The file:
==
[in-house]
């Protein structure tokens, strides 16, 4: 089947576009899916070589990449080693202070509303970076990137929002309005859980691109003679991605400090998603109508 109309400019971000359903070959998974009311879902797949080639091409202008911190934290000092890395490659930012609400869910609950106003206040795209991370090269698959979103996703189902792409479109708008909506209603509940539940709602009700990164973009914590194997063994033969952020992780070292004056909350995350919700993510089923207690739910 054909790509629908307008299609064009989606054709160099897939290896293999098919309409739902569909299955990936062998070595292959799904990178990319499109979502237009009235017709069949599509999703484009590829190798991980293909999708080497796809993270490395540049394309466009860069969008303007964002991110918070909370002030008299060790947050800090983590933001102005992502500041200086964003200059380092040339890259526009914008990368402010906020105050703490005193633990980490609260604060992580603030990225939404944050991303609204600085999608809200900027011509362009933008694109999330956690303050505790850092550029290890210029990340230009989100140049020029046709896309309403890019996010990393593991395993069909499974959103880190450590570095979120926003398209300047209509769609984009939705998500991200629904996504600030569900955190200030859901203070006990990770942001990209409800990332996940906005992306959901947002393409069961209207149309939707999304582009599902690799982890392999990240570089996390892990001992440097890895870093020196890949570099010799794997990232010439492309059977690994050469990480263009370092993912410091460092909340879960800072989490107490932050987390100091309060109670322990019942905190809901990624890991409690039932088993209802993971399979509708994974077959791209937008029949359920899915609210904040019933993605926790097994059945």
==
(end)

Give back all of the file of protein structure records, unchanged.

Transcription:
[in-house]
């Protein structure tokens, strides 16, 4: 089947576009899916070589990449080693202070509303970076990137929002309005859980691109003679991605400090998603109508 109309400019971000359903070959998974009311879902797949080639091409202008911190934290000092890395490659930012609400869910609950106003206040795209991370090269698959979103996703189902792409479109708008909506209603509940539940709602009700990164973009914590194997063994033969952020992780070292004056909350995350919700993510089923207690739910 054909790509629908307008299609064009989606054709160099897939290896293999098919309409739902569909299955990936062998070595292959799904990178990319499109979502237009009235017709069949599509999703484009590829190798991980293909999708080497796809993270490395540049394309466009860069969008303007964002991110918070909370002030008299060790947050800090983590933001102005992502500041200086964003200059380092040339890259526009914008990368402010906020105050703490005193633990980490609260604060992580603030990225939404944050991303609204600085999608809200900027011509362009933008694109999330956690303050505790850092550029290890210029990340230009989100140049020029046709896309309403890019996010990393593991395993069909499974959103880190450590570095979120926003398209300047209509769609984009939705998500991200629904996504600030569900955190200030859901203070006990990770942001990209409800990332996940906005992306959901947002393409069961209207149309939707999304582009599902690799982890392999990240570089996390892990001992440097890895870093020196890949570099010799794997990232010439492309059977690994050469990480263009370092993912410091460092909340879960800072989490107490932050987390100091309060109670322990019942905190809901990624890991409690039932088993209802993971399979509708994974077959791209937008029949359920899915609210904040019933993605926790097994059945």